Andrew’s Guide to a Kid’s Best Travel Day

(Andrew) Here are some good hints I have learned over the last year:

  • Either wake up or just stand up. On early mornings you have to get out of bed or you miss the flight. Plain and simple; you sleep, no travel.
  • Put on some nice, baggy, comfortable clothes (cotton t-shirts and sweatpants work best.)
  • Get everything you need for your trip in your or your parents’ bag. Remember, no knives or grenades in there! Remember to get a book. (see number 6)
  • It’s gonna be a long day, so get your mind ready. Take a minute to relax. Maybe do a little bit of yoga, tai chi or meditation.
  • Check that you have EVERYTHING!!!!!!!!!!!!!!!!!!!!!!!!!! Everything besides your best friends. I know they might want to come and you want them to come, but they have other plans.
  • Hop in the car and drive to the airport. Note that airports are usually outside the city so come prepared. Keep your electronics’ (if you have any) battery life at the maximum for the flight, so read your book that you should’ve brought.
  • When you get to the airport check that you have everything out of the car, it would be a shame to lose something when you are this far.
  • Airports are always busy, so watch out for busy commuters buzzing around.
  • When at the check-in counter be polite to the check-in person and just let your parents do all the confusing, important stuff.
  • When putting bags on the conveyor belt try to look tough and put your
    own bag on. If trying to look even tougher, lift your parents’ bags on. When your bag disappears, pray that it doesn’t get lost during the transit.
  • While in security, try not to be searched to save hassle. Remember number 3 — no knives or grenades.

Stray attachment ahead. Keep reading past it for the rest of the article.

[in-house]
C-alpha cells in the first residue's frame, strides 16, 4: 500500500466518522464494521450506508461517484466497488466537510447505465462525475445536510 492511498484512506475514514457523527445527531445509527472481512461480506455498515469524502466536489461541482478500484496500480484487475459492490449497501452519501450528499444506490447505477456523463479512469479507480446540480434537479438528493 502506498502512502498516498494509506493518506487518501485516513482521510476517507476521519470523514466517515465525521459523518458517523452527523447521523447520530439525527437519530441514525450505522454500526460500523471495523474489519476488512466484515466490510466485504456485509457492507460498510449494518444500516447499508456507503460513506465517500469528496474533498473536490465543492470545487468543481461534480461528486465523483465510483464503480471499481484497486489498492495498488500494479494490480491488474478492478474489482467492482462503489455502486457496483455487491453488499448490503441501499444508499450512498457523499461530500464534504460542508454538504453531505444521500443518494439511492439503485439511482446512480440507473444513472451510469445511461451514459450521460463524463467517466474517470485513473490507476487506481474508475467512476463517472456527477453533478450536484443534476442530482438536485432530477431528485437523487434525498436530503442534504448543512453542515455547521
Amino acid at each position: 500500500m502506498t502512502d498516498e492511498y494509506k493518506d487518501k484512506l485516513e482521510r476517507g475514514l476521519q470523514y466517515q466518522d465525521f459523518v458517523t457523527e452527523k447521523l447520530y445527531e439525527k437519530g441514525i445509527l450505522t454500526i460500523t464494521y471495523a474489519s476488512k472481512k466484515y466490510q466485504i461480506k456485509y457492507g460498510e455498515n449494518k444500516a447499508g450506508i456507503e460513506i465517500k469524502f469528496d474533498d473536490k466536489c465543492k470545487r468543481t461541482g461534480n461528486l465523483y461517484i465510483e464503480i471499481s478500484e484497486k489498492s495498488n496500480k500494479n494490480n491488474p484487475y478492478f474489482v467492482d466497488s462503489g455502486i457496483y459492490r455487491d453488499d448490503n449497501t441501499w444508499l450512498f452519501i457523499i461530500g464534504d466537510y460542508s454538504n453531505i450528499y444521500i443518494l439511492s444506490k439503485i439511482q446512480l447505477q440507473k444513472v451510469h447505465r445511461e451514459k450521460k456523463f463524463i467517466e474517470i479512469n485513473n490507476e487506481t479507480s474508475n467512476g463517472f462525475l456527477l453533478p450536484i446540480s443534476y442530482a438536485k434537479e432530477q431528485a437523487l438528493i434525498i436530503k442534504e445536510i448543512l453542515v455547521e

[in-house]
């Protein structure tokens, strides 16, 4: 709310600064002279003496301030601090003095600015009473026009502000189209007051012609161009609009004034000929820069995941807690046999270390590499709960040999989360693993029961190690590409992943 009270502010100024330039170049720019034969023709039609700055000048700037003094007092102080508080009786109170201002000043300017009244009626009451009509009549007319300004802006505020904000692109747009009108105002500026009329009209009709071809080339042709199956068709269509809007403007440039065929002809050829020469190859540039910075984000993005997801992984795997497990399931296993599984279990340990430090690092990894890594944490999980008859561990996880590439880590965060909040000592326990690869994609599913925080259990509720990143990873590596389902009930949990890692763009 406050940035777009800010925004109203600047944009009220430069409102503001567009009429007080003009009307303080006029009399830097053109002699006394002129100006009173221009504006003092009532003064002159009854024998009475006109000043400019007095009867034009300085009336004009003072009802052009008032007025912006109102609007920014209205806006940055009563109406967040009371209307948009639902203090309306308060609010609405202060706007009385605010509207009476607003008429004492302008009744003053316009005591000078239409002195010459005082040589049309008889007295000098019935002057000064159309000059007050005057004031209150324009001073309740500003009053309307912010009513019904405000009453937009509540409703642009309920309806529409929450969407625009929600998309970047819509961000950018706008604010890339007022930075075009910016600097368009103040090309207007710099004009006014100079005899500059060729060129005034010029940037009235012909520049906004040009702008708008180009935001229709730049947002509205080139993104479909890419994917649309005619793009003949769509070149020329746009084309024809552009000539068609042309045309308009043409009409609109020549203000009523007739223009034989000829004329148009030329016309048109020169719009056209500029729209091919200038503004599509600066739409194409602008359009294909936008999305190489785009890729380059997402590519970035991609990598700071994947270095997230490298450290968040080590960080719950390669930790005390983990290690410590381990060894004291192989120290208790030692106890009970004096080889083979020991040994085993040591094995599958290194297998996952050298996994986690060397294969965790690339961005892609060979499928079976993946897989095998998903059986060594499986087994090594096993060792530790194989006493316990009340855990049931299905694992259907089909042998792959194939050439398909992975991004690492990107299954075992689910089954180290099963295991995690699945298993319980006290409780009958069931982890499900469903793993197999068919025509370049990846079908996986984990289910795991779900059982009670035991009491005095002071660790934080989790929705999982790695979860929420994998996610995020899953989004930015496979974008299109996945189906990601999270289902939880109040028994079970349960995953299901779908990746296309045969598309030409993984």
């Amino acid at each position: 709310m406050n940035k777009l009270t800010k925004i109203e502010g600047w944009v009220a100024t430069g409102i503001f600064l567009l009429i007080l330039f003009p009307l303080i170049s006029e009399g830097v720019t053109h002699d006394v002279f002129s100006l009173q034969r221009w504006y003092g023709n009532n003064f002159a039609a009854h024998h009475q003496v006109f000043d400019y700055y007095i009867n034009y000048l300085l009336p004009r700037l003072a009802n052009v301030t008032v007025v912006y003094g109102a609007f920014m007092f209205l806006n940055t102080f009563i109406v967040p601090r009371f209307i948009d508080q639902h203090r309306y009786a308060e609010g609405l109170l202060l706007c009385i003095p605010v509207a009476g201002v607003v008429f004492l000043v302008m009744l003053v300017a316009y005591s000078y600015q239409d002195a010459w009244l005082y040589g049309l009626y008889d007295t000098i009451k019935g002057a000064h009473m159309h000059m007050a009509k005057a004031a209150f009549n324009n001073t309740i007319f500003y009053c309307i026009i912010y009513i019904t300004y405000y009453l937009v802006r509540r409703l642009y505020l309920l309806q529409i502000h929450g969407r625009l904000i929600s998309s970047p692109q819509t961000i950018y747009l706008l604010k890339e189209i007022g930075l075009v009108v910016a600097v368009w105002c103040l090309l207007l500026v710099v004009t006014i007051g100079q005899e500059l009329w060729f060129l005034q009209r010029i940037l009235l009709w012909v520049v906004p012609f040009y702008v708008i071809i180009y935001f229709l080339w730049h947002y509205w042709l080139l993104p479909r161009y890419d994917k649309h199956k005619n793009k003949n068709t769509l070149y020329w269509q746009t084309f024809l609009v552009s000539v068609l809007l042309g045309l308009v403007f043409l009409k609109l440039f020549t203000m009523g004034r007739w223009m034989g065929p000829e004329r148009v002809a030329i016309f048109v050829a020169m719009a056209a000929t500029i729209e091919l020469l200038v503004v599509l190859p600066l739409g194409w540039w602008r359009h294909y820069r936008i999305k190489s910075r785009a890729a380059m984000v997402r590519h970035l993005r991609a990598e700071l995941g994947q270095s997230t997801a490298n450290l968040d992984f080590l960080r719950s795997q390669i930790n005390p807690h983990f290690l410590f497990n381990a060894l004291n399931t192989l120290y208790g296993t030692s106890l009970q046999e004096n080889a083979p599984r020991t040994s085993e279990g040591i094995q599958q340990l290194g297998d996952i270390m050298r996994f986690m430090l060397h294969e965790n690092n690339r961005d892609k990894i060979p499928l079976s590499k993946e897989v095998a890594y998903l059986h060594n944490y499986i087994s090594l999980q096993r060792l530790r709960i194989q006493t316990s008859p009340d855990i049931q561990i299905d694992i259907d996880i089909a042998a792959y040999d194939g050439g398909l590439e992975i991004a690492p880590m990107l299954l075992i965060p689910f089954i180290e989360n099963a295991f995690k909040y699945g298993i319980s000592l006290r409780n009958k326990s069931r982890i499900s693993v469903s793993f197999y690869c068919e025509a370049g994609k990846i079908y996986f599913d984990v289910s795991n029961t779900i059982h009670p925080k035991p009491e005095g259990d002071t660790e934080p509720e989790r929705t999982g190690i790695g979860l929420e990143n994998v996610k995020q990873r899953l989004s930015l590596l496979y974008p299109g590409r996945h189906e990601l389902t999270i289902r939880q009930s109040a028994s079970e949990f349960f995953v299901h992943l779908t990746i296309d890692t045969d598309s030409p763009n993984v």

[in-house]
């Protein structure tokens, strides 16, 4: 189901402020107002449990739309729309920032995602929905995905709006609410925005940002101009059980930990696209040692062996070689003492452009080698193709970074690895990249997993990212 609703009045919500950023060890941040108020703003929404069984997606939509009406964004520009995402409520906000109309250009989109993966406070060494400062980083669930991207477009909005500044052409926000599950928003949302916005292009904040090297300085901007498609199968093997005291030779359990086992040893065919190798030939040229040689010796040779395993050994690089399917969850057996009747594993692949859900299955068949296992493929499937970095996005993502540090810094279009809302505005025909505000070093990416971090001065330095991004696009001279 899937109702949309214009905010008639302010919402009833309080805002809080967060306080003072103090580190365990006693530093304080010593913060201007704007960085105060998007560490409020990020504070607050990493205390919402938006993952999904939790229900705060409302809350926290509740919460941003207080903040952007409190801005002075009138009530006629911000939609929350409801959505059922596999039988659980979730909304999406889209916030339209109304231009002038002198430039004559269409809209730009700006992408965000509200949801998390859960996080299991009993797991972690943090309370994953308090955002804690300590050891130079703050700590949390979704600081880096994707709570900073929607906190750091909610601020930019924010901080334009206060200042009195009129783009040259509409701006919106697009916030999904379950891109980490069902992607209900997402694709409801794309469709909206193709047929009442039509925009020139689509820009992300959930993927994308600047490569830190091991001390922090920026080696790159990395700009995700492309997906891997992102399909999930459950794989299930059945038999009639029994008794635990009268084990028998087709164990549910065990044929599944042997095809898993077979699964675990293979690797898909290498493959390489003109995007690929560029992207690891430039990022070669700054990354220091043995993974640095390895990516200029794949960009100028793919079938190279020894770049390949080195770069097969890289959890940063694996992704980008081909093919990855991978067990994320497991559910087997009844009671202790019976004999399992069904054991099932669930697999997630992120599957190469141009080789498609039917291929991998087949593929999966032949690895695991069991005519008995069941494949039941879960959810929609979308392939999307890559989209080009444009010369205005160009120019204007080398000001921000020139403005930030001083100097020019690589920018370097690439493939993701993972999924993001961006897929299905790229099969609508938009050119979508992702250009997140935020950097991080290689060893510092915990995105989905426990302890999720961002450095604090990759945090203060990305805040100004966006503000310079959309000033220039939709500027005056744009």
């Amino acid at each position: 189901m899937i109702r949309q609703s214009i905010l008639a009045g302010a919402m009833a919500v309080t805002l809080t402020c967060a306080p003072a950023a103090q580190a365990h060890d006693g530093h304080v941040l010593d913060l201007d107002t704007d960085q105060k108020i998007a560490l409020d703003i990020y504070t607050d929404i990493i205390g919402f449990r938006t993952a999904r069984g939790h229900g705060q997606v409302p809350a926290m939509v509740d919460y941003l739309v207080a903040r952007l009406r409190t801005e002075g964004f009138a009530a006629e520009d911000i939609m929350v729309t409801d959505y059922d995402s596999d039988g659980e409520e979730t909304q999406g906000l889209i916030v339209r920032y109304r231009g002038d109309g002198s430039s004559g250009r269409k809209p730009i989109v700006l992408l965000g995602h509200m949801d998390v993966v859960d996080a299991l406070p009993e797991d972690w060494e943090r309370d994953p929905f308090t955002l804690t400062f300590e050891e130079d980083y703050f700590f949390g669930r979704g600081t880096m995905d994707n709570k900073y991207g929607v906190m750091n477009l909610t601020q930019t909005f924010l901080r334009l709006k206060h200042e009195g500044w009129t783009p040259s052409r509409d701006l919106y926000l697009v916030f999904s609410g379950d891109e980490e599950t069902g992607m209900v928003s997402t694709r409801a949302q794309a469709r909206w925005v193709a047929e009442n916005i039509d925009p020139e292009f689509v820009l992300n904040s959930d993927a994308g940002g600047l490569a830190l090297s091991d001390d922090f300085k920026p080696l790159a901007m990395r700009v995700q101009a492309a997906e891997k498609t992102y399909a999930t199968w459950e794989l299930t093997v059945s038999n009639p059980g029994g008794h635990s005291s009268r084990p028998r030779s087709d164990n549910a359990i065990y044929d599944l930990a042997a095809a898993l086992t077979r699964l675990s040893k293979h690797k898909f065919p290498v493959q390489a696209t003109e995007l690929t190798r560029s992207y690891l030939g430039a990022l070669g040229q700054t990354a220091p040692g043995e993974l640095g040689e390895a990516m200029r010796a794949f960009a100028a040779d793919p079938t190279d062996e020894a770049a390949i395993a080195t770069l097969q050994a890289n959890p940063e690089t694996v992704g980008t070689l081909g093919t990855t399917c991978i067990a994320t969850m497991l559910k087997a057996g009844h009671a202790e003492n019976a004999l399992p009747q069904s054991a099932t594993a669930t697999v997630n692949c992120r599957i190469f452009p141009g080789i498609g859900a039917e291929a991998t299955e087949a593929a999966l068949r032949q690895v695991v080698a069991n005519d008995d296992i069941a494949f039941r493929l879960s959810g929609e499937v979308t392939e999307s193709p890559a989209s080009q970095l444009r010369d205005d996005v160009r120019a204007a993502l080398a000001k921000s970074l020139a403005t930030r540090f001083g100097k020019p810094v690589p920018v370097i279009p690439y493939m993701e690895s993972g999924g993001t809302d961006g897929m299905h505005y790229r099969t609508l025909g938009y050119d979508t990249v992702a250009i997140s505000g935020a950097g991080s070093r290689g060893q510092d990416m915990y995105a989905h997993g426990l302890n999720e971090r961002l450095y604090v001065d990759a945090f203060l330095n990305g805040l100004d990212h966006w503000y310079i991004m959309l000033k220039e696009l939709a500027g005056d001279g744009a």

• When at the departure lounge, maybe get a snack and then keep on reading. If you are easily distracted, a departure lounge isn’t the best place to read because there is an announcement every 5 minutes.
  • Once your flight has been called, get on the plane. It is IMPERATIVE to get on the plane.
  • Find your seat and familiarize yourself with where the lavatories are. Figure out with your family who gets the middle, aisle or window seat. The window seat is best for scenic views and the aisle seat is best if you always have to go to the bathroom.
  • Get out some of the stuff you will need and (if you have one) put your bag under your seat or in the overhead compartment.
  • Fasten your seatbelt and wait for takeoff. Read your book until the seatbelt sign is off.
  • Even if you don’t want to listen to the safety briefing, you have to, so suck it up.
  • When the drink cart comes get something sugary to keep you up and running throughout the entire flight, soda works best (with parents’ permission). Make sure you don’t have too much to avoid sugar rushes.
  • When you land, let all the eager people off first. Even though they would just have to wait 2 more minutes, they decide that waiting would waste time.
  • In baggage claim, grab your own bag and, once again if you want to look tough, grab your parents’ bags.
  • Enjoy Your trip!


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    5 Responses to “Andrew’s Guide to a Kid’s Best Travel Day”

    1. Andrew,

      Great post! It made me laugh. It definitely is imperative to get on the plane! These tips are actually really useful and humerous. Enjoy the last part of your trip!


    2. Dear Andrew,

      I agree with all of your guiding points to a kids best travel day. I especially agree with the rule about no grenades or knives. Your post was very funny and true!

    3. Andrew,
      Nice post, funny. I like the part about trying to look tough, and grabbing your parents bags. Hope your having fun!


    4. Hi Andrew!

      Your giuding points are very important! When I was going to The Bahamas I almost missed my flight because I slept in! Hope you have fun on the last part of your trip…see you soon. 🙂


    5. Andrew Well written! Im throwing away all my travel notes and using yours from now on. Tell all of your family I said hello. Give Reis a fist pump for me..

      Travel Safe